CAIRO, July 4 Mohamed ElBaradei, a former U.N.
nuclear agency chief, is favourite to head a transitional
government in Egypt after the military overthrew Islamist
President Mohammed Mursi, military, political and diplomatic
sources said on Thursday.
ElBaradei, 71, was mandated by the main alliance of liberal
and left-wing parties, the National Salvation Front, and youth
groups that led anti-Mursi protests as negotiator with the armed
forces and was present when armed forces commander General Abdel
Fattah al-Sisi announced the military takeover on Wednesday.
"ElBaradei is our first choice," a source close to the
military high command said, speaking on condition of anonymity
because of the sensitivity of the situation.
"He's an international figure, popular with young people and
believes in a democracy that would include all political forces.
He is also popular among some Islamist groups," the source said.
Political sources said ElBaradei, who won the Nobel peace
prize for his work as head of the International Atomic Energy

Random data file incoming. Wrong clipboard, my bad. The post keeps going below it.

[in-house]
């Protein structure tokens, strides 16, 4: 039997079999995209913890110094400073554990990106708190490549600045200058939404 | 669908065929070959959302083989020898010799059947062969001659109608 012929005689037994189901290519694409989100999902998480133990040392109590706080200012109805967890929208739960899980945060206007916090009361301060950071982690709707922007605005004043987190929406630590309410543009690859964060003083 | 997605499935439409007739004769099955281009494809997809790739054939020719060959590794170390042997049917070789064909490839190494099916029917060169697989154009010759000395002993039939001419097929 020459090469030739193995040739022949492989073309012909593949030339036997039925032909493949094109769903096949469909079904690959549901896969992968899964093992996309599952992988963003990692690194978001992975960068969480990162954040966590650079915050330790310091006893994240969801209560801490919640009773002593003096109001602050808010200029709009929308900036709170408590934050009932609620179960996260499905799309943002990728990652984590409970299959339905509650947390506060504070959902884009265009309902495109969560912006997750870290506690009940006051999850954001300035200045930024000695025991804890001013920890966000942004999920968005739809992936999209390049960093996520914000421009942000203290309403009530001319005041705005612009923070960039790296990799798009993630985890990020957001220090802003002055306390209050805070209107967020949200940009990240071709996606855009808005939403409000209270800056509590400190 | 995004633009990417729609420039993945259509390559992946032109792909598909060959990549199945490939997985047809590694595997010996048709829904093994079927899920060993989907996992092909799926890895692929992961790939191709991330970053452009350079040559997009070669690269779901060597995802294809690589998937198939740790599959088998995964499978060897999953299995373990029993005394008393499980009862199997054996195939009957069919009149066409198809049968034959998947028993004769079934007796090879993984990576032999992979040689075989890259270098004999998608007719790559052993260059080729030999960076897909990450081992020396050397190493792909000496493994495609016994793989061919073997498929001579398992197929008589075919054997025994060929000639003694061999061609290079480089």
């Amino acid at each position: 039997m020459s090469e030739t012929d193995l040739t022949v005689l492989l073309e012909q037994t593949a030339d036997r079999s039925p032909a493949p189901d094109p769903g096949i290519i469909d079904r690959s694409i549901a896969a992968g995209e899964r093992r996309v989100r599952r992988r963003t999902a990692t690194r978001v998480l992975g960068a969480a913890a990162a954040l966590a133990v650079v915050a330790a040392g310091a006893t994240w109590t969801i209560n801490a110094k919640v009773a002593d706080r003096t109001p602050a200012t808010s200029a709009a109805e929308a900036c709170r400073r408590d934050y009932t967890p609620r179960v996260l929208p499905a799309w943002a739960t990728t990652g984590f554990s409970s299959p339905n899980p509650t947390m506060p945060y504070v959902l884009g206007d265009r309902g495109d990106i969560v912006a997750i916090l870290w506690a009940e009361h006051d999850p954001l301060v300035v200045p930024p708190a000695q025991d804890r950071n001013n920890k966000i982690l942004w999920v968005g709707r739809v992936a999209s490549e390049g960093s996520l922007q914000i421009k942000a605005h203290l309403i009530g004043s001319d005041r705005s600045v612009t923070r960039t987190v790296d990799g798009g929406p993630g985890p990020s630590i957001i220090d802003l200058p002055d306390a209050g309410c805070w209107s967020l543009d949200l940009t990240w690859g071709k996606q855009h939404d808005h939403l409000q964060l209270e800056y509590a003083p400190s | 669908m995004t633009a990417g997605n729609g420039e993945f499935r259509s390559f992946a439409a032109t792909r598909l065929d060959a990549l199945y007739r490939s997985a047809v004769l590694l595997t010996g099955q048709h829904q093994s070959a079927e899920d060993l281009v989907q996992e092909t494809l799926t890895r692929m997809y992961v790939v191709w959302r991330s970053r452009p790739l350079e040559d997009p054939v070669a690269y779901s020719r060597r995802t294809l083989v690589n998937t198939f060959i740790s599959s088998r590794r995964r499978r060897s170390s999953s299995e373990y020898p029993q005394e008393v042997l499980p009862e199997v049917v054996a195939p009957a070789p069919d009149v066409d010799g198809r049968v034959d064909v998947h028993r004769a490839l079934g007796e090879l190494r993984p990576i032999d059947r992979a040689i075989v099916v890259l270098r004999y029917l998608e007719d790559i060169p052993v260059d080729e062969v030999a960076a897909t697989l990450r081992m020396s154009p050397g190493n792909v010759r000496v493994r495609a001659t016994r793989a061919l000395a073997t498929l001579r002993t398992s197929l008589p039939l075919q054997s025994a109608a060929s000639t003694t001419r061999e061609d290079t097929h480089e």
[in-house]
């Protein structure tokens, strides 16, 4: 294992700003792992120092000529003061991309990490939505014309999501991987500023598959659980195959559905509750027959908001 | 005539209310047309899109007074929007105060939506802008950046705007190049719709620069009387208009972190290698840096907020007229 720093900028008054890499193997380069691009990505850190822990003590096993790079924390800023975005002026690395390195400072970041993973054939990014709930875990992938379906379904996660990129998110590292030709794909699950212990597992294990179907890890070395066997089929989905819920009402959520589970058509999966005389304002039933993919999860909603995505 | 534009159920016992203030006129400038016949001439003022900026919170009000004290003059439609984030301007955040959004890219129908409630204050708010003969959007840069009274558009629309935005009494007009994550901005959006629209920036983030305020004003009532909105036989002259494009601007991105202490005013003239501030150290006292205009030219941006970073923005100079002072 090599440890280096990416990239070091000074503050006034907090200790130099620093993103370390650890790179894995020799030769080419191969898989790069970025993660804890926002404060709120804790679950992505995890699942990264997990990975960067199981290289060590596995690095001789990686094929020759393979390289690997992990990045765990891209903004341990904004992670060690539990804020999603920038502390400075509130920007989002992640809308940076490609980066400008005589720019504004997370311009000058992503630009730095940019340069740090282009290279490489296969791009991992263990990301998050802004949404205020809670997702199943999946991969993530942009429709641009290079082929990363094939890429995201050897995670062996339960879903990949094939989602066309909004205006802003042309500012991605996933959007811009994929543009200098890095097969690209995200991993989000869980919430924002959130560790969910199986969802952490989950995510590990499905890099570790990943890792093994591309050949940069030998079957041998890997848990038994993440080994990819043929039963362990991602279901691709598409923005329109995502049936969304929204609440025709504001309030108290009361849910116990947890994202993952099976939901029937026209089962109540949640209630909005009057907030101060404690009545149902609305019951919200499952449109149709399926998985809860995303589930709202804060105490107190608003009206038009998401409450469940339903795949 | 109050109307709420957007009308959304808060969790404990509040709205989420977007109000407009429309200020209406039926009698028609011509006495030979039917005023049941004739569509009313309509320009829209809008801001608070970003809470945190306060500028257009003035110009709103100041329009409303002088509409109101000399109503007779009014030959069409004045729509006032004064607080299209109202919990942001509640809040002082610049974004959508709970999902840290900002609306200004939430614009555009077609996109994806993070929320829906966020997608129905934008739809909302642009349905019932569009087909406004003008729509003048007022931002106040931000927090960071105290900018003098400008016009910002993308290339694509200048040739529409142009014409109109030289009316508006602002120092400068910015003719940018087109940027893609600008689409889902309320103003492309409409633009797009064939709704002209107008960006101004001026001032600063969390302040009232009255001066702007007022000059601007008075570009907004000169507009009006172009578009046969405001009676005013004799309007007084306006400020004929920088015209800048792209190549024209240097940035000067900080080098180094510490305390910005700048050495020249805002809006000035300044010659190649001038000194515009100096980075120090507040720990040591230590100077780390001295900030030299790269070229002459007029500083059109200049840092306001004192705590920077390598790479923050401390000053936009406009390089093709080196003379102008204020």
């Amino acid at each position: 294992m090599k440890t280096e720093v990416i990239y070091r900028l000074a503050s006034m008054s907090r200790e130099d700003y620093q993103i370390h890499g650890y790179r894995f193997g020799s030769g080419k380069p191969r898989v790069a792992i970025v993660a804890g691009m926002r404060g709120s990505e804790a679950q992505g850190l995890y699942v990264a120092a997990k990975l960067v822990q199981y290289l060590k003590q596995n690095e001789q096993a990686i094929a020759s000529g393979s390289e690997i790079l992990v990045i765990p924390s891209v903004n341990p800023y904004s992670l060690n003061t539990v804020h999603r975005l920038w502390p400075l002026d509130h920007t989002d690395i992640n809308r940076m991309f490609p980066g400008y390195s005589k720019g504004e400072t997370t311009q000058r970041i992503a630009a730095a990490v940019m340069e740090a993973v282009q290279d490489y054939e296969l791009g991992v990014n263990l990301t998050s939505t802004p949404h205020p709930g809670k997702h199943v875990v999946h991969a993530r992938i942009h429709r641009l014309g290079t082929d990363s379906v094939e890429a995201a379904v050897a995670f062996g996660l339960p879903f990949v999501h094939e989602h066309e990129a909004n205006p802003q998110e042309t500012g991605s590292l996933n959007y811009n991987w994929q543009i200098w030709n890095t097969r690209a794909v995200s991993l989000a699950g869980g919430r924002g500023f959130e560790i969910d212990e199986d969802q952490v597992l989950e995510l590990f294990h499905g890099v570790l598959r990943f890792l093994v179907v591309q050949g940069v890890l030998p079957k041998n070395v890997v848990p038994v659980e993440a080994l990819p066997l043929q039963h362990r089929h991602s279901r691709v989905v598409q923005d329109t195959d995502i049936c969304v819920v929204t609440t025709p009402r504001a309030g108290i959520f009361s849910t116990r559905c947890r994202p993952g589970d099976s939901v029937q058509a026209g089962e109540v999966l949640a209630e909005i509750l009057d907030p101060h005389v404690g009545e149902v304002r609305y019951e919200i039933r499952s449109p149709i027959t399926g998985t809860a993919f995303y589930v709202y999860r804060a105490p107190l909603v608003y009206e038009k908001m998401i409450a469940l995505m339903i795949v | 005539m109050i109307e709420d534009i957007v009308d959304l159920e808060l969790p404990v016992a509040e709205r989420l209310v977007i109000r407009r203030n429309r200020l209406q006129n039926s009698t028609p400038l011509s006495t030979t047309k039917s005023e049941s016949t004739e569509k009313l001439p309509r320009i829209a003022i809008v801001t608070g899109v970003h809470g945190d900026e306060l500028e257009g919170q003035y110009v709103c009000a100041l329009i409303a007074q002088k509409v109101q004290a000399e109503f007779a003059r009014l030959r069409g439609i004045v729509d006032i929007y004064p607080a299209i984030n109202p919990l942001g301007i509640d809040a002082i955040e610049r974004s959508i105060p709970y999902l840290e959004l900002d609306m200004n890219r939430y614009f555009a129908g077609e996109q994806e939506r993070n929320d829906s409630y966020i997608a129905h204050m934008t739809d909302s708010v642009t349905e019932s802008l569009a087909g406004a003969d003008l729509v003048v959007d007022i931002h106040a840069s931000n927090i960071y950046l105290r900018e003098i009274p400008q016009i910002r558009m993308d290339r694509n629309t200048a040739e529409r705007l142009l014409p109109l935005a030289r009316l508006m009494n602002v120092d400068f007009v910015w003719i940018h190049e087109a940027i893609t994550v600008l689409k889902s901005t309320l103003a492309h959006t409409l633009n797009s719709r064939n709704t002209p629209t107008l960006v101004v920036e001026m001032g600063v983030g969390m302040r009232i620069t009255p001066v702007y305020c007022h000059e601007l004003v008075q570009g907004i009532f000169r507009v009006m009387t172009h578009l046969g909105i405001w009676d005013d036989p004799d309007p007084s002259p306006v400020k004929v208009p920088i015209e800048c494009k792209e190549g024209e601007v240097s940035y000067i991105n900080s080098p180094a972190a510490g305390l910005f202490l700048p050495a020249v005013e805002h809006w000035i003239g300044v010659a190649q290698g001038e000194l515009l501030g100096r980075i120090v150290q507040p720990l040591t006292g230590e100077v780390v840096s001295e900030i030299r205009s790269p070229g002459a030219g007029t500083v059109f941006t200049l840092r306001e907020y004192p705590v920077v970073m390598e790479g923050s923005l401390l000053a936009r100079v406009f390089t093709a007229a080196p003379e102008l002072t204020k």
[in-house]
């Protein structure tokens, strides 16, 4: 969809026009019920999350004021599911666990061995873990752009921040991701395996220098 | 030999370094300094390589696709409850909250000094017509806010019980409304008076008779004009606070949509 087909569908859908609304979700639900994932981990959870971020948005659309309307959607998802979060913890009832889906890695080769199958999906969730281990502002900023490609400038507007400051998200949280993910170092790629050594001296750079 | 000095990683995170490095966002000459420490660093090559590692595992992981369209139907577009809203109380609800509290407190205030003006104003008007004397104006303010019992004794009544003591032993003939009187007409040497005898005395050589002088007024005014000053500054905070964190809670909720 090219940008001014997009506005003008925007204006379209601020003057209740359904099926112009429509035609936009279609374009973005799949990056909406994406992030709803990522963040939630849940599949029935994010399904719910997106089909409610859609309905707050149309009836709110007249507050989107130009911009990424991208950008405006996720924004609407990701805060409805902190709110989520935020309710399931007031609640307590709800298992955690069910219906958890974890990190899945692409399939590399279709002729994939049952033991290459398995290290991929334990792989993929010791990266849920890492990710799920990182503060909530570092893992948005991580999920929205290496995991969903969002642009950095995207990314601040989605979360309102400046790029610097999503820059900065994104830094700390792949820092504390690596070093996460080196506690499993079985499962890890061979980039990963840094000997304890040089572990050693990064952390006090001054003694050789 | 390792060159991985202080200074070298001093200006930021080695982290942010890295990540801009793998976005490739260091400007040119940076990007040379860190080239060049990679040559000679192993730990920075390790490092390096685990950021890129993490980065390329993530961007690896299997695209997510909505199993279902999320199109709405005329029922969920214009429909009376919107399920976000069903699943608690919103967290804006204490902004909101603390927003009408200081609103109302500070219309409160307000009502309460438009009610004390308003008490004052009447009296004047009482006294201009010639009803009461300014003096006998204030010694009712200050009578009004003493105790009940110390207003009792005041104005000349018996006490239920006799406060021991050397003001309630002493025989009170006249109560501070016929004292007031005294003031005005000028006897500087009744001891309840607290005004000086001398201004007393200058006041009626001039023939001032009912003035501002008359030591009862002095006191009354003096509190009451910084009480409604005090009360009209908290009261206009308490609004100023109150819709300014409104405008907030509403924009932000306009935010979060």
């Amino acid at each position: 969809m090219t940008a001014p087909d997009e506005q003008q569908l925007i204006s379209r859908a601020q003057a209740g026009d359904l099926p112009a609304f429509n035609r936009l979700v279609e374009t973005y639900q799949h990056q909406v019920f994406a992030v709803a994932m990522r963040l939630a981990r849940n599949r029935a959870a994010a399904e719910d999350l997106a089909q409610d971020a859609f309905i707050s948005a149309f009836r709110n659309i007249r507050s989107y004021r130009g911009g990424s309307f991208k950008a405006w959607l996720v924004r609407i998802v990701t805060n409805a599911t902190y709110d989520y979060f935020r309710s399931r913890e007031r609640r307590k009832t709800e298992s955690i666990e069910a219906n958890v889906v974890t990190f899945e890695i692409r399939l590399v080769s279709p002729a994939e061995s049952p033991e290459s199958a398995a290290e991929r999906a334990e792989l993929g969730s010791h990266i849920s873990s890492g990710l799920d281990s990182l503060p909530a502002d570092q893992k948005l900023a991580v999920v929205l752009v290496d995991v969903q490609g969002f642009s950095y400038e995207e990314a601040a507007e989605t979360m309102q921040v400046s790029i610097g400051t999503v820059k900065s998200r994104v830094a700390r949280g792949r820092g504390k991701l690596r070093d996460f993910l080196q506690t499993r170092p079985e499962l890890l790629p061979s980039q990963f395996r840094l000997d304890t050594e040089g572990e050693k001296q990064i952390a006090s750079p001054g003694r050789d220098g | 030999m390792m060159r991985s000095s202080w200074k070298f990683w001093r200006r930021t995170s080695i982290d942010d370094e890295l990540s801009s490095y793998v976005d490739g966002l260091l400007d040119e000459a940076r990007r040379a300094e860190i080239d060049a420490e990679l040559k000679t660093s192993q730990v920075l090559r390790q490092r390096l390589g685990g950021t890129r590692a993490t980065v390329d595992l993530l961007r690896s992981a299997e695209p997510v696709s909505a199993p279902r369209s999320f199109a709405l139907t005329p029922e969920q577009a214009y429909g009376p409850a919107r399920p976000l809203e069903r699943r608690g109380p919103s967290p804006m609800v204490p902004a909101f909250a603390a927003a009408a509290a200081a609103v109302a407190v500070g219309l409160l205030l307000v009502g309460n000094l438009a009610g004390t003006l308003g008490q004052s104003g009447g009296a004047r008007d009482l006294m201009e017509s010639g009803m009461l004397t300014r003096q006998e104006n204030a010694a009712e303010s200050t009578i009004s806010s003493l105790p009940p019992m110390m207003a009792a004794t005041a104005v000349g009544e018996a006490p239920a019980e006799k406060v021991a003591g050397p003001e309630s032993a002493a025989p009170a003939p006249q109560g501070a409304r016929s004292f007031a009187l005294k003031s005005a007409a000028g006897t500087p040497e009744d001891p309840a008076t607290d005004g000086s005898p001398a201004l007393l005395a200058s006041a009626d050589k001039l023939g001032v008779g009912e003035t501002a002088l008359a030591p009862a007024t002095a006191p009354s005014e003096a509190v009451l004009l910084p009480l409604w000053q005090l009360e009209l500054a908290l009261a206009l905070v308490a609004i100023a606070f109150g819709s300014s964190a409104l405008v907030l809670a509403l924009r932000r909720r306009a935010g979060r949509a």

Agency (IAEA), would also be acceptable to Western governments
that have bent over backwards to avoid calling the removal of
Mursi and his Muslim Brotherhood a military coup.
Political sources said other figures under consideration
were veteran ex-prime minister Kamal al-Ganzouri, who headed a
transitional government in 2011-12 after the uprising that
ousted Hosni Mubarak, and Farouk El-Okdah, a respected former
central bank governor.
A decision was likely later on Thursday, the sources said
after constitutional court chief Adli Mansour was sworn in
earlier in the day as interim head of state.
ElBaradei has long pressed for Egypt to sign a $4.8 billion
loan deal with the International Monetary Fund, which Mursi's
government initialled last November but never ratified or
The deal would help kick-start an economy severely battered
by the collapse of tourism and foreign investment due to
political uncertainty since the 2011 revolution. But it would
also mean implementing potentially unpopular cuts in fuel and
food subsidies, and tax increases.